SPRINGFIELD, Mo.— Amid record-breaking heat impacting the area, with Springfield on Tuesday breaking 100° to hit the hottest temperature in the area since August 2012, the Ozarks are caught in a drought.

While Springfield has seen more rainfall this year than average, since June 1 things have been abnormally dry. On July 10, Springfield was considered ‘abnormally dry’. As of Thursday, July 20, that’s been escalated to ‘moderate’.

The decrease in rainfall and increase in temperatures have led farmers in the region to change livestock diets to keep them healthy and fire departments to plan ahead in fighting grass and brush fires.

Residents in the Ozarks are feeling the heat too.

The Springfield-Greene County Health Department said on Monday more than 60 patients have saught emergency treatment for heat overexposure-related symptoms, nearly double the rate that was seen in 2021. As of July 18, SGCHD is experiencing the highest rate of heat-related illnesses since 2018.

Conditions are dry enough that Missouri Governor Mike Parson has scheduled a press conference on July 21 at 2 p.m. specifically discussing the drought hitting the state and how Missouri plans on aiding farmers and ranchers impacted.

With the danger a drought brings, burn bans are also being issued throughout the region. The city of Nixa, Bolivar, Howell County and nearly every county in Arkansas have issued a burn ban as of July 20.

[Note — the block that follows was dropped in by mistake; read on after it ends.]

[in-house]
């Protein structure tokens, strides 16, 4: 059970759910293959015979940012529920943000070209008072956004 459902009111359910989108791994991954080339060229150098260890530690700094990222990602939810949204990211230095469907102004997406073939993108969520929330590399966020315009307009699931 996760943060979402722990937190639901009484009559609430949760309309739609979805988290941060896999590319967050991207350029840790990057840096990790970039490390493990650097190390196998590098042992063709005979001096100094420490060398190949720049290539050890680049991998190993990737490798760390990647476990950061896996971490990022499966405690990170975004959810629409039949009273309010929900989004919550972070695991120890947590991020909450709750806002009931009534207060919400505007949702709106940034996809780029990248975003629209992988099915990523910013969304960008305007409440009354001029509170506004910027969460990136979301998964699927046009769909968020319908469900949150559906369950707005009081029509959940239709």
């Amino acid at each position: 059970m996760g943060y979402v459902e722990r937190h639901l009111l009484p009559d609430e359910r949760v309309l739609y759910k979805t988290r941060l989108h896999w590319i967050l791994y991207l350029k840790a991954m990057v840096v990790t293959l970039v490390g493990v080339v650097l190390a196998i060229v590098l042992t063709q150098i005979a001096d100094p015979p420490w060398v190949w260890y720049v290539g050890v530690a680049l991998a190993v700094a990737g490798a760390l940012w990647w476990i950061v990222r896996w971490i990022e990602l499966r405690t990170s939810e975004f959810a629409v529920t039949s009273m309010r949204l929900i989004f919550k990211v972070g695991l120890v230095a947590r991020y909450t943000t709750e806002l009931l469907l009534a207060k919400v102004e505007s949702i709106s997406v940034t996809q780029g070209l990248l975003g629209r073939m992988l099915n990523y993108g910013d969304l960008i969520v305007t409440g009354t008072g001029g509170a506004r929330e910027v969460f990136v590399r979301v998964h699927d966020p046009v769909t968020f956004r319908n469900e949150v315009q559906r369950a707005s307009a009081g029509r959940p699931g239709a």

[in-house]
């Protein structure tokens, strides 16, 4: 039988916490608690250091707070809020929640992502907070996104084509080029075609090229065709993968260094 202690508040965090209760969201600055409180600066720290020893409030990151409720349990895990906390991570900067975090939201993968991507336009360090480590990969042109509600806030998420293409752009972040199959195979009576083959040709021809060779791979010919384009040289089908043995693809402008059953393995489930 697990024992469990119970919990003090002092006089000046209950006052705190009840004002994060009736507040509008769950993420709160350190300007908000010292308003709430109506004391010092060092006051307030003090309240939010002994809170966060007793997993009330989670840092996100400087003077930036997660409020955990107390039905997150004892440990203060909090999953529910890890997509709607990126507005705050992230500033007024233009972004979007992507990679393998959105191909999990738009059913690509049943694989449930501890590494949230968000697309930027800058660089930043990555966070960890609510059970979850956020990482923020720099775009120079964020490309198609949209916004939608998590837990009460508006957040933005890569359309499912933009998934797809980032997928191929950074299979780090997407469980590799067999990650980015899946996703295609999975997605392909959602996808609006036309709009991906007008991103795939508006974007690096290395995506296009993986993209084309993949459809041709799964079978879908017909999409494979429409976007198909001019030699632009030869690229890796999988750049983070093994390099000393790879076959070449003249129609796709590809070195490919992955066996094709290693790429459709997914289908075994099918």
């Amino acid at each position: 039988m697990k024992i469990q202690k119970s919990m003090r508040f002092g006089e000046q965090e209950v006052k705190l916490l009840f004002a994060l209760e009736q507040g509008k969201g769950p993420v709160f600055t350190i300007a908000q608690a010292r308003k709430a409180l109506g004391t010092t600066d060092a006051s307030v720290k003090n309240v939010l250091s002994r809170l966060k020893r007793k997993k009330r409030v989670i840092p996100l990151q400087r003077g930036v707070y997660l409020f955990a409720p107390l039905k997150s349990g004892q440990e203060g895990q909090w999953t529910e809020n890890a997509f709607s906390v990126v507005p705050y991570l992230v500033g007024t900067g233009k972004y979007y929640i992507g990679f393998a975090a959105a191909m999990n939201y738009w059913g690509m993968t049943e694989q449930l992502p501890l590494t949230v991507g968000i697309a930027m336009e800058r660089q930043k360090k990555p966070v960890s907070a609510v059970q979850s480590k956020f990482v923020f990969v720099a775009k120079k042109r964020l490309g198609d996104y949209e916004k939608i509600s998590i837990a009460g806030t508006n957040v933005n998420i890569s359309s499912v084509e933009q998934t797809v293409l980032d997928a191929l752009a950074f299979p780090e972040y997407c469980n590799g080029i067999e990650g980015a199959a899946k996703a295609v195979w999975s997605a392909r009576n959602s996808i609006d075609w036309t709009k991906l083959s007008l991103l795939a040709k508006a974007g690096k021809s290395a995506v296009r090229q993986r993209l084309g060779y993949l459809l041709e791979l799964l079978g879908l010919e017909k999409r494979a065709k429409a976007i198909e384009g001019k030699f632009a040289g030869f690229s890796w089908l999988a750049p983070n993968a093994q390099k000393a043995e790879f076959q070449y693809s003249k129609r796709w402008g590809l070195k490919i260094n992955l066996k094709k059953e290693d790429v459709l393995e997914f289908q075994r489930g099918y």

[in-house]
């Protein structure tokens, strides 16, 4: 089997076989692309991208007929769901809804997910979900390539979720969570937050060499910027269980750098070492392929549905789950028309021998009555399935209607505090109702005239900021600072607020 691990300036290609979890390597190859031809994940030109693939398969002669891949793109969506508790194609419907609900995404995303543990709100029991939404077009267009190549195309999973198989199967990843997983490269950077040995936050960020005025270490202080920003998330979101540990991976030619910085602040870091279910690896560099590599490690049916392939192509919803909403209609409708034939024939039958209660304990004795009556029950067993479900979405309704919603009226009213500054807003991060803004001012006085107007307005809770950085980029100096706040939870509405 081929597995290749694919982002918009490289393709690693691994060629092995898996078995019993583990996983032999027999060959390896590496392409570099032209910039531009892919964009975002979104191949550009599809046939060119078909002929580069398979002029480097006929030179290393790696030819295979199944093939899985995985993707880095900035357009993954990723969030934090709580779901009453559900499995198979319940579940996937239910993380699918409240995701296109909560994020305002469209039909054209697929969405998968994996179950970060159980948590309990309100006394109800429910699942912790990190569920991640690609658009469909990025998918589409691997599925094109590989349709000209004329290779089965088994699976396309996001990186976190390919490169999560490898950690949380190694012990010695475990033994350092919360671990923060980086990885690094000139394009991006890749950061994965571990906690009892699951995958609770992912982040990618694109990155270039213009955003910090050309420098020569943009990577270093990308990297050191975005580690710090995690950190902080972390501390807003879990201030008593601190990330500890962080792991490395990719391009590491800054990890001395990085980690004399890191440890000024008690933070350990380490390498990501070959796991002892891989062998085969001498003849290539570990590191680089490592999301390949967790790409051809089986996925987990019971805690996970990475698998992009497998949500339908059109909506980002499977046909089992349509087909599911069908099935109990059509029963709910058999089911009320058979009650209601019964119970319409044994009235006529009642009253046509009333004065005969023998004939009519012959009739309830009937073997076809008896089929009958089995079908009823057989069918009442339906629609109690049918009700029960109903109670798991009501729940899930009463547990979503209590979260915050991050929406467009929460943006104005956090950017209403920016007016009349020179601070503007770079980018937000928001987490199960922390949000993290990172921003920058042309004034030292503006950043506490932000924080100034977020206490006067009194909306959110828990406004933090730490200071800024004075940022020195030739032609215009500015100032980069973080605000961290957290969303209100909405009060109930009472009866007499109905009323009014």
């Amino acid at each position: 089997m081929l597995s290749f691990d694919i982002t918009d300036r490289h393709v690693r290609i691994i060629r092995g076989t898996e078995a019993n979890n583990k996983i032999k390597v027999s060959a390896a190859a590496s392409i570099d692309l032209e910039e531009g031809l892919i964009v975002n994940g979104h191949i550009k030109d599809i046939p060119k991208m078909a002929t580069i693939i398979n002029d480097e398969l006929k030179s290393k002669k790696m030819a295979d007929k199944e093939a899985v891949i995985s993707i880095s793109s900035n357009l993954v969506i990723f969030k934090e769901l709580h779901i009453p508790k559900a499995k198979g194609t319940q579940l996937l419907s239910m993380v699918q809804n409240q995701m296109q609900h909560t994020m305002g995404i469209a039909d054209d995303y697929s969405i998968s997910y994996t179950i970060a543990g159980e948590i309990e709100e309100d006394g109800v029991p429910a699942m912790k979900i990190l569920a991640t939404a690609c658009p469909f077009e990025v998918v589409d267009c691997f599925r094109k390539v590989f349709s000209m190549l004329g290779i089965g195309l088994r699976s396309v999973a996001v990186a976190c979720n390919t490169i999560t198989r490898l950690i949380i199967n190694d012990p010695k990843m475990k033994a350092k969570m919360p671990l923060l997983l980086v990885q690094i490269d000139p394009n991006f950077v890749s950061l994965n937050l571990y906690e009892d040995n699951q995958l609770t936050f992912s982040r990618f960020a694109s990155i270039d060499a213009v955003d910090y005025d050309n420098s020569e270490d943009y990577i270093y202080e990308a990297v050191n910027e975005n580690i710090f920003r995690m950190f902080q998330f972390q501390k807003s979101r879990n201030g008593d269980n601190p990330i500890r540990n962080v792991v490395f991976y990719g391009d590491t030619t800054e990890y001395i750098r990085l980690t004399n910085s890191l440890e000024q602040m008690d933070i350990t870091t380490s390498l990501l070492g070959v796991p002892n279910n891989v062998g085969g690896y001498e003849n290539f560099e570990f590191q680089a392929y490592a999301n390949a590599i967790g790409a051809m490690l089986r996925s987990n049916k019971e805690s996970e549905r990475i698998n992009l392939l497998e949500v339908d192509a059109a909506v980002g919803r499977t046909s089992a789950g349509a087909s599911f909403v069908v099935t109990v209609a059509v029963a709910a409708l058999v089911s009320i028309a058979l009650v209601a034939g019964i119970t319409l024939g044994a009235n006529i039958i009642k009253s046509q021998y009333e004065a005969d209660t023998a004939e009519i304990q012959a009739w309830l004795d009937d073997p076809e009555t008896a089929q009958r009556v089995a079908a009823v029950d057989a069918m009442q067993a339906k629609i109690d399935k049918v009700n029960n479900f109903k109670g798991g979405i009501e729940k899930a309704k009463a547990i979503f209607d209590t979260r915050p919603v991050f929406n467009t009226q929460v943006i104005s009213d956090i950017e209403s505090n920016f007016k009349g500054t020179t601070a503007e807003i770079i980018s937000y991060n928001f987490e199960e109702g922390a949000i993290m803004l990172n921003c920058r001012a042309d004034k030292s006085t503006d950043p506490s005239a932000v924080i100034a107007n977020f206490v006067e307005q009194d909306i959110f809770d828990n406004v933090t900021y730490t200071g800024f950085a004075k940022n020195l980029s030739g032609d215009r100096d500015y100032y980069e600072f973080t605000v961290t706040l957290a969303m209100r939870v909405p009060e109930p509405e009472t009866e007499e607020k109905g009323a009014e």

And meteorologists aren’t expecting it to get better just yet.

OzarksFirst meteorologist Natalie Nunn on Wednesday morning said the Ozarks can expect eight days in a row of 100-degree temperatures ahead of us. If Springfield hits 103 degrees as forecasted, it would tie a record high set in 2006.

Southwest Missouri is currently being hit harder by drought conditions than the rest of the state, holding the highest risk for wildfires due to a combination of drought, low humidity and wind conditions that could potentially aid a wildfire in spreading faster than usual.

The following cooling centers are currently available for those without shelter or air-conditioning during their normal hours of operation:

  • Jordan Valley Ice Park, 635 E. Trafficway 
  • Chesterfield Family Center, 2511 W. Republic Rd.
  • Dan Kinney Family Center, 2701 S. Blackman Rd.
  • Doling Family Center, 310 E. Talmage St. 
  • The Salvation Army Springfield, 1707 W. Chestnut from 8:30 a.m. to 4:30 p.m., Monday – Friday

Heat warnings or advisories have been issued on Wednesday, July 20, for the counties Baxter, Barry, Carroll, Christian, Douglas, Howell, Marion, Oregon, Ozark, Shannon, Stone, Taney and Texas County, in effect until 8 p.m.